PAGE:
When Rob Petrie (Dick Van Dyke) is not at home with his wife Laura (Mary Tyler Moore), he is the head comedy writer of a fictional television show, The Alan Brady Show. His fellow comedy writers are Sally Rogers (Rose Marie) and Buddy Serrell (Morey Amsterdam), and his boss Alan Brady occasionally appeared played by Carl Reiner, the producer of the Dick Van Dyke Show in real life. Even the premise seems tame at first.
Why does this show work? What Reiner did was take a scenario that seems rather hum-drum on the outside, and then gradually take the characters into unchartered territory simply for the purposes of entertaining TV audiences for 30 minutes (well really 22 minutes). There are many standout episodes, but some of the best involve Alan Brady, the self-centered star and boss of The Alan Brady Show who could give Atilla the Hun a run for his money. One episode, which has become a TV classic, involves Laura accidentally revealing on national TV that Alan Brady wears a toupee, and how Rob and Laura must jump through hoops to soften the damage. Another episode equally as hilarious recounts when the comedy writers, Rob, Sally, and Buddy, are mad at Brady and decide to write an insulting script about him with the intention of discarding it without Brady seeing it. Of course, it ends up falling into Brady's hands! The comedy writers then go on a wild goose chase trying to get it back before he reads it! You'll be rolling over the floor with this one.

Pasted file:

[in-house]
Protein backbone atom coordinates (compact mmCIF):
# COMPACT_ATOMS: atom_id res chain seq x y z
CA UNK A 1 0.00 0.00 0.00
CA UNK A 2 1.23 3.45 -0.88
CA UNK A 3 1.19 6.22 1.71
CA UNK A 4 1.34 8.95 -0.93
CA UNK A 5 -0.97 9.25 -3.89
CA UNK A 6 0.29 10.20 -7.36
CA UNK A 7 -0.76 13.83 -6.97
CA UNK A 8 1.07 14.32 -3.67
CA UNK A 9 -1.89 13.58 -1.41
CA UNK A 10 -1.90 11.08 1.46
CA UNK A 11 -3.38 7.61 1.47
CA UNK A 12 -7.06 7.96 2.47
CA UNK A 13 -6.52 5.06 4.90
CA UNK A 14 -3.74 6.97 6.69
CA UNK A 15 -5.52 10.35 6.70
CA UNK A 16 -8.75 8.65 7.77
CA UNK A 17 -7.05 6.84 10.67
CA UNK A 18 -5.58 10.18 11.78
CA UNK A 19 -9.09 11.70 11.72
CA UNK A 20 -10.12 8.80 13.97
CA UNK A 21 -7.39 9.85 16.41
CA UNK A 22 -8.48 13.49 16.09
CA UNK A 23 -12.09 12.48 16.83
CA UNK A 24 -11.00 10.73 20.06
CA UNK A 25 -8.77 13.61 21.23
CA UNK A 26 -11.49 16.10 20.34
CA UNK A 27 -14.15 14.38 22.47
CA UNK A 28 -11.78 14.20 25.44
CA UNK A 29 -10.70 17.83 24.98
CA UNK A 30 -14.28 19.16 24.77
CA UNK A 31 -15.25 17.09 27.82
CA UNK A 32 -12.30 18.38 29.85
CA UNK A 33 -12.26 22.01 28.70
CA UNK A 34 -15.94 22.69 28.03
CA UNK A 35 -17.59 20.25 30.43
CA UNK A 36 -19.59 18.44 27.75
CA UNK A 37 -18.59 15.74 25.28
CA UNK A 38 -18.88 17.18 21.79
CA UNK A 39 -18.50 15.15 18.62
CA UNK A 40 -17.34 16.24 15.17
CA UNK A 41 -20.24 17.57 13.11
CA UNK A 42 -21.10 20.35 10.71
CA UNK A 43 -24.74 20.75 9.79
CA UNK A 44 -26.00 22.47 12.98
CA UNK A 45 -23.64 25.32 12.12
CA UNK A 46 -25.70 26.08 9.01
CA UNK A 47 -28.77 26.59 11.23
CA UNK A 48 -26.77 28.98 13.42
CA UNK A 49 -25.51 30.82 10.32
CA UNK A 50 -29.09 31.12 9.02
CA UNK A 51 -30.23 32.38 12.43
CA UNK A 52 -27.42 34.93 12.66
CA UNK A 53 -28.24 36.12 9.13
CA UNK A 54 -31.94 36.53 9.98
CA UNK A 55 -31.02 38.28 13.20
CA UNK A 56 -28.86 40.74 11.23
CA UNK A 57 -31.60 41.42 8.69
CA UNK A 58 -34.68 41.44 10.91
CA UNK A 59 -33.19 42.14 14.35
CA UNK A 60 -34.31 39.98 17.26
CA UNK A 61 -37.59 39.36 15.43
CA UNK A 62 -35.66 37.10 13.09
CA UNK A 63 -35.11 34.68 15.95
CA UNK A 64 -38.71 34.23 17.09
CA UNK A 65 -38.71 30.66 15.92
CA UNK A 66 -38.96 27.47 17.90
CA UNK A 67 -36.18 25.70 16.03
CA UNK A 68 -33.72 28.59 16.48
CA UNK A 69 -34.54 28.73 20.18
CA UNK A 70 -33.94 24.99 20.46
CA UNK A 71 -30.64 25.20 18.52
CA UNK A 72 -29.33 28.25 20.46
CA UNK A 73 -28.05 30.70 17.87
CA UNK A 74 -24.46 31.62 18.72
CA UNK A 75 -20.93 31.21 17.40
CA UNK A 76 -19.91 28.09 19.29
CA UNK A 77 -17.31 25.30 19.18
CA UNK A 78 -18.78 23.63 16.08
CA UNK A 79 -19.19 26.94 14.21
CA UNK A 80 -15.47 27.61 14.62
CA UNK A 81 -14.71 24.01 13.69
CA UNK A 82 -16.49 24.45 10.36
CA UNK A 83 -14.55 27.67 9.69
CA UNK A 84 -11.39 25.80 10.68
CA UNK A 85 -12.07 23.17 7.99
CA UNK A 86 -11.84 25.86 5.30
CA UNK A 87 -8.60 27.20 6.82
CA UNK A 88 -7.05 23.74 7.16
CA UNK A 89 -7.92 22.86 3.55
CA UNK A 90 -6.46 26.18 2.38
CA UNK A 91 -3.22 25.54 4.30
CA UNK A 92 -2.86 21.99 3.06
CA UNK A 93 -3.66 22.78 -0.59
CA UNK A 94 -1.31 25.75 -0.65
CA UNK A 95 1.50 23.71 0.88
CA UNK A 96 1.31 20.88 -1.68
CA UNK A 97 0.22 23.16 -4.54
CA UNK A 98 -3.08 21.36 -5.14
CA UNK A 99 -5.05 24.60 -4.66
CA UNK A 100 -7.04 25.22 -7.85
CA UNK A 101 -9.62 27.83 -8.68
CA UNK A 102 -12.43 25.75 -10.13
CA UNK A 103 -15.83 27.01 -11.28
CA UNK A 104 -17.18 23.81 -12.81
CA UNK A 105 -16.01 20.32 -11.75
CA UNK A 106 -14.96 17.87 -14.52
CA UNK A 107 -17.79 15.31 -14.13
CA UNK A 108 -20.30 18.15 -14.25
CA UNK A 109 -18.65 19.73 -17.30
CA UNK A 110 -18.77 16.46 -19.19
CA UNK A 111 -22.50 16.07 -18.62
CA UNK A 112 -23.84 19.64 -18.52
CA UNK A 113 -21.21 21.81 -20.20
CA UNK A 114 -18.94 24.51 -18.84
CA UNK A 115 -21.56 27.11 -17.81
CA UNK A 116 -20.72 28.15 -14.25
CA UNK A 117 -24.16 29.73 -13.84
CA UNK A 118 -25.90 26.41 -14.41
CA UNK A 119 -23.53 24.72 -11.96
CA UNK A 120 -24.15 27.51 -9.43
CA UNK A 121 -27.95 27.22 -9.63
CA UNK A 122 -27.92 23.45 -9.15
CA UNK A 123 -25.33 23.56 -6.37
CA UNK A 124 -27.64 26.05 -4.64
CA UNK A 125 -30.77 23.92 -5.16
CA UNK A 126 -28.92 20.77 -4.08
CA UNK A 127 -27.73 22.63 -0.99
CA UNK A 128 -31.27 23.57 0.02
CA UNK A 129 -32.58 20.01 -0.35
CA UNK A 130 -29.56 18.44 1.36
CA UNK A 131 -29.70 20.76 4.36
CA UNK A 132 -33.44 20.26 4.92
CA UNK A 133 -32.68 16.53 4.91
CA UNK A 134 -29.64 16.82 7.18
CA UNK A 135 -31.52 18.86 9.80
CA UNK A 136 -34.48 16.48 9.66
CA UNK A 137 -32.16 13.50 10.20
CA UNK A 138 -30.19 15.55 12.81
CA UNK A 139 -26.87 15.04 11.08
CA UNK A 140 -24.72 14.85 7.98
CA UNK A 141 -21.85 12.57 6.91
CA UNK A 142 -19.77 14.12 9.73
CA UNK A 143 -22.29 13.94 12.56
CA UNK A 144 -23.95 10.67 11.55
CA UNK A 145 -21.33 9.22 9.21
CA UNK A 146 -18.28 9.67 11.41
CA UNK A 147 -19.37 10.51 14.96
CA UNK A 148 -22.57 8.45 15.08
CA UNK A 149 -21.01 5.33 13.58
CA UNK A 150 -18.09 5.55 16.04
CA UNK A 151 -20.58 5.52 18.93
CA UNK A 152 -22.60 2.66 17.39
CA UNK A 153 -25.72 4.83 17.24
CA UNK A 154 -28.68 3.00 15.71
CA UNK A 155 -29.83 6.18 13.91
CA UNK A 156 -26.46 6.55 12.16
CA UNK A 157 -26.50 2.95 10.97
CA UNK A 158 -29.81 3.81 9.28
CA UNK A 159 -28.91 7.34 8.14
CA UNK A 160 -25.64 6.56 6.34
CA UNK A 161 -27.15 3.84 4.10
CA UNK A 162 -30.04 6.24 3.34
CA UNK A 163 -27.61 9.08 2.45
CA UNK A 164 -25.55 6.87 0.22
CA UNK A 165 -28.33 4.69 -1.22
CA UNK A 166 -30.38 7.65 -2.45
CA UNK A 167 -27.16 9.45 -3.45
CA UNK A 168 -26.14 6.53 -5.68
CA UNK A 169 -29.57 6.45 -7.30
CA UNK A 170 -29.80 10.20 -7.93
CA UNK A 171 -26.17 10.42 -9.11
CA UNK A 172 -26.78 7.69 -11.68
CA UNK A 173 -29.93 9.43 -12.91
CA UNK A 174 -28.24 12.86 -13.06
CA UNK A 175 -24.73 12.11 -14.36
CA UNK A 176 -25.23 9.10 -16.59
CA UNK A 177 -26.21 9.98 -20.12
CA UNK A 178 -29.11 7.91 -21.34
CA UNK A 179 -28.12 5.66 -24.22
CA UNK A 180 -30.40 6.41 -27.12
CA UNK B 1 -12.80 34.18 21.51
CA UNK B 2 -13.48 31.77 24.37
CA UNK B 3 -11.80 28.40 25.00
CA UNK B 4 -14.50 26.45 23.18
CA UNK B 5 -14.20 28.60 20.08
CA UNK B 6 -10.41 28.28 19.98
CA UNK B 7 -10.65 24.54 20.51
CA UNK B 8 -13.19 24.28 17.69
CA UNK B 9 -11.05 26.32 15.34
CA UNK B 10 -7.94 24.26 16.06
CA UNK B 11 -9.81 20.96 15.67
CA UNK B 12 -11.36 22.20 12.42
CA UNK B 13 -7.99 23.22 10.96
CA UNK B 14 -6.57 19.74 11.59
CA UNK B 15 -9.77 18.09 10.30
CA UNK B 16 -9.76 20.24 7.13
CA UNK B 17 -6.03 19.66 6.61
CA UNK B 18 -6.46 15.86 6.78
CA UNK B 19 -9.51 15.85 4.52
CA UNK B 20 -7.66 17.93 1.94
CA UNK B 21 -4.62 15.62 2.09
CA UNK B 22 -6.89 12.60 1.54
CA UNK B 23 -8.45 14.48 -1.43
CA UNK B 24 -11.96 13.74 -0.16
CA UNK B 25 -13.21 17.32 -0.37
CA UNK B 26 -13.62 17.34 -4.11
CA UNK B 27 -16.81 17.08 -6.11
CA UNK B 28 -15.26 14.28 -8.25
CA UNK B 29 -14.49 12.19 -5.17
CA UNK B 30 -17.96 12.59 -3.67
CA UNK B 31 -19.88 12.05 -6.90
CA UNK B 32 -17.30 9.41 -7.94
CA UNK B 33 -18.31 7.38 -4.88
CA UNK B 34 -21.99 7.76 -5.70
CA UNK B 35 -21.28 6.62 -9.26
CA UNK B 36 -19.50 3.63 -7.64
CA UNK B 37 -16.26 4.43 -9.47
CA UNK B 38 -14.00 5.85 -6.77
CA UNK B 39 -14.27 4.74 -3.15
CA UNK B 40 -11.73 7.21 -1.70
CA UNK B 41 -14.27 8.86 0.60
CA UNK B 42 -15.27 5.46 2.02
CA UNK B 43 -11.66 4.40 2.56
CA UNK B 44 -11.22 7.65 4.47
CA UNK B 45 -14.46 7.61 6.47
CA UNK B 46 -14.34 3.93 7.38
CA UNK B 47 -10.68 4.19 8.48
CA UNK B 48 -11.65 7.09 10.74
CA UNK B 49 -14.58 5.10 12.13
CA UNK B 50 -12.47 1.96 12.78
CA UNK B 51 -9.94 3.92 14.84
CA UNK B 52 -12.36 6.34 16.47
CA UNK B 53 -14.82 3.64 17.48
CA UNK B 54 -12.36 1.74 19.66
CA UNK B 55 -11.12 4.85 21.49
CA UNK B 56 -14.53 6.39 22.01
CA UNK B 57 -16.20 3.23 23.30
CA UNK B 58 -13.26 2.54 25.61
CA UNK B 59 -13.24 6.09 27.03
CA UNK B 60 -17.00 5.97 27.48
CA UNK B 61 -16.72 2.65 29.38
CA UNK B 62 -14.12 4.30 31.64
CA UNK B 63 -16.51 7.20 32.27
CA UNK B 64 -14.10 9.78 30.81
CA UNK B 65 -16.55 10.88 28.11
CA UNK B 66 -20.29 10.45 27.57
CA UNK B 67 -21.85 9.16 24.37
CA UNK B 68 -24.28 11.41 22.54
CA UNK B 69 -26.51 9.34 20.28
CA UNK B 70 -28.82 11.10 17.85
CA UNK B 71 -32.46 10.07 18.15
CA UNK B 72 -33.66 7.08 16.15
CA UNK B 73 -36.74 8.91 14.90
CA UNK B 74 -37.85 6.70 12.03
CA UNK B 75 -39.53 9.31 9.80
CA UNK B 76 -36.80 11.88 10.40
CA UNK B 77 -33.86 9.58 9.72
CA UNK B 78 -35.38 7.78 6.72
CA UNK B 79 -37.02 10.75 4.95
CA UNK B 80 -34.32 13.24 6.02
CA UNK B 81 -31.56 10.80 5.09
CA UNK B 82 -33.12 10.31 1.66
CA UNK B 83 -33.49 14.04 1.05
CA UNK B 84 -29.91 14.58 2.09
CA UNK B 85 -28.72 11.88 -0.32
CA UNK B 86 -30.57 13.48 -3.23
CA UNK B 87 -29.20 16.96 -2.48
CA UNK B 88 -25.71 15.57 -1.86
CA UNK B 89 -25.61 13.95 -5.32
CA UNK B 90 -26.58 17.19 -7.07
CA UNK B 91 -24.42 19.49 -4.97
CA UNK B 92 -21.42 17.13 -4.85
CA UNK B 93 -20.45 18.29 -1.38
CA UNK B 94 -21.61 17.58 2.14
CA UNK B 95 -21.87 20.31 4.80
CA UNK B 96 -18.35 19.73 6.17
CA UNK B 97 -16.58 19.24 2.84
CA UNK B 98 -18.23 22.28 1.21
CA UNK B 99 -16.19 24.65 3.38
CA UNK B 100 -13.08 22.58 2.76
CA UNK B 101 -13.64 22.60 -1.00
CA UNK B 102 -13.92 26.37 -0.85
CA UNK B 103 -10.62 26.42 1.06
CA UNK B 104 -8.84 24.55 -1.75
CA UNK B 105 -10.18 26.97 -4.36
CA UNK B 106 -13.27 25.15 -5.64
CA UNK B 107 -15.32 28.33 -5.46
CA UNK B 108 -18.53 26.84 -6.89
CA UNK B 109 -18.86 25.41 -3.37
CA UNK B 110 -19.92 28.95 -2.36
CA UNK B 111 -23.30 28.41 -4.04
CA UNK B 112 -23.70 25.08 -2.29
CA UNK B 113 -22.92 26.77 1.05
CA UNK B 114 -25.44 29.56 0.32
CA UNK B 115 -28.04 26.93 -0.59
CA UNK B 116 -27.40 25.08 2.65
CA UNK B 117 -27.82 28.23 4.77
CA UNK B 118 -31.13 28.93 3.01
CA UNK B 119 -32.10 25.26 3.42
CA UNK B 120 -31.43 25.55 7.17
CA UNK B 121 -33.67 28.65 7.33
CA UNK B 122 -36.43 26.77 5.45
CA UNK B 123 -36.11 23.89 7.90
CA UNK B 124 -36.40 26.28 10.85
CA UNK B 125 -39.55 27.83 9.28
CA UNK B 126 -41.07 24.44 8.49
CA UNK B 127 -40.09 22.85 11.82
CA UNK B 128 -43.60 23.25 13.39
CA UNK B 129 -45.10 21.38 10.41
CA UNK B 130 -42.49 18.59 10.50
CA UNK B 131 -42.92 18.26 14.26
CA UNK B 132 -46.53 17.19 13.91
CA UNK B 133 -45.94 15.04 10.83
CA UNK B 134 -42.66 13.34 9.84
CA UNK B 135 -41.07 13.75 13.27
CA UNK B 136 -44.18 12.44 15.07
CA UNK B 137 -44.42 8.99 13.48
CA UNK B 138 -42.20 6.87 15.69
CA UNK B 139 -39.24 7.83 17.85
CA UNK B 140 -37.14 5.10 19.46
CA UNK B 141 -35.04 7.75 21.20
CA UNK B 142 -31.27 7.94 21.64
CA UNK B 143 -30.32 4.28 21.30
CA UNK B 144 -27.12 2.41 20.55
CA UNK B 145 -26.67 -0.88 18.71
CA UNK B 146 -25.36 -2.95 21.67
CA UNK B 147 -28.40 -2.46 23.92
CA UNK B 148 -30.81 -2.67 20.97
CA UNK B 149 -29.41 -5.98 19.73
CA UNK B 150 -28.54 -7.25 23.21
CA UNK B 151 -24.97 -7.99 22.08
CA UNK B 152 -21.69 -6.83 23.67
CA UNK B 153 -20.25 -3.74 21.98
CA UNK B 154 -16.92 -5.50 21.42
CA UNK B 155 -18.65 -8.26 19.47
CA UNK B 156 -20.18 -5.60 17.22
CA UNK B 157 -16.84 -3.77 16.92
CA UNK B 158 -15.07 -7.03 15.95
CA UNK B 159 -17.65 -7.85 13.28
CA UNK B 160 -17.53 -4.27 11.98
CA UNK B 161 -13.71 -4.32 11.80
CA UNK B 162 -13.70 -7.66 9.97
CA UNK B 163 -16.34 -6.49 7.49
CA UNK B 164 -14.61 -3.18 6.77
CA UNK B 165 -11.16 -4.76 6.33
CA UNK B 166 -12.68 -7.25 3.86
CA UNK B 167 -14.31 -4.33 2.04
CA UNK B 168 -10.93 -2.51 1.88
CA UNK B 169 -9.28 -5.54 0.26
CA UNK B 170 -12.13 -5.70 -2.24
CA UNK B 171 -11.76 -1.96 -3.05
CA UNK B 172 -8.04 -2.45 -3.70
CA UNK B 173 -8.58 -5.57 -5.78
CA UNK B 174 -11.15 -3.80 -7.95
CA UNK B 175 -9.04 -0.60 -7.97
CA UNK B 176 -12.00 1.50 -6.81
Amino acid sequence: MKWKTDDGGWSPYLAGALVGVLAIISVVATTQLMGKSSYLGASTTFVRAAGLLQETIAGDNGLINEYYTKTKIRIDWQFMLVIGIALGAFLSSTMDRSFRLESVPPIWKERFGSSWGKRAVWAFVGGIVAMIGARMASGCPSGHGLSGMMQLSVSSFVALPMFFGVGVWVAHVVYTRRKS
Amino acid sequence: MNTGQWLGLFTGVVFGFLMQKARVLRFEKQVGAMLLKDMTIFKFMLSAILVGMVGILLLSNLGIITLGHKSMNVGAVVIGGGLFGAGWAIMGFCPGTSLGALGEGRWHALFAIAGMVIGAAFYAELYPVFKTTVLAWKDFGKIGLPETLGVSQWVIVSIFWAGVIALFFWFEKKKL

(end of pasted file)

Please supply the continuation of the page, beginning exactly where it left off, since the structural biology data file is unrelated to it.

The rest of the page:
Another ingredient, often overlooked, is the comic genius of Morey Amsterdam. Amsterdam, as the other comedy writer, improvised many of his caustic biting sarcasm that gives the needed edge to scenes at the office. Often, Mel Cooley, Brady's lackey, is the butt of much of Amsterdam's cruel humor. Amsterdam was actually a major inspiration to Robin Williams who became Mork of "Mork and Mindy" fame, another show that was inspired by The Dick Van Dyke Show. Check out "the Walnut" episode, and read some of Buddy's dialog under the "quotes" section. Are you sold yet?
Ironically, The Dick Van Dyke is far better than the Sid Caesar shows, which were its parents. Today the Caesar shows come off dated, while the Dick Van Dyke Show continues to gain new audiences, even since the passing of Amsterdam. A strange and wonderful chemistry came together although it was under-appreciated during its original airing. Dick Van Dyke himself became one of the biggest entertainment stars of the 1960's, and Mary Tyler Moore got her own show ten years later, and twenty years after that was nominated for an academy award for "Ordinary People". But the Dick Van Dyke Show reigns supreme as possibly the funniest show ever produced by American television, much funnier than even "Saturday Night Live". As for THE funniest show ever to air on television, you have to go overseas because the award for that goes to "Monty Python's Flying Circus".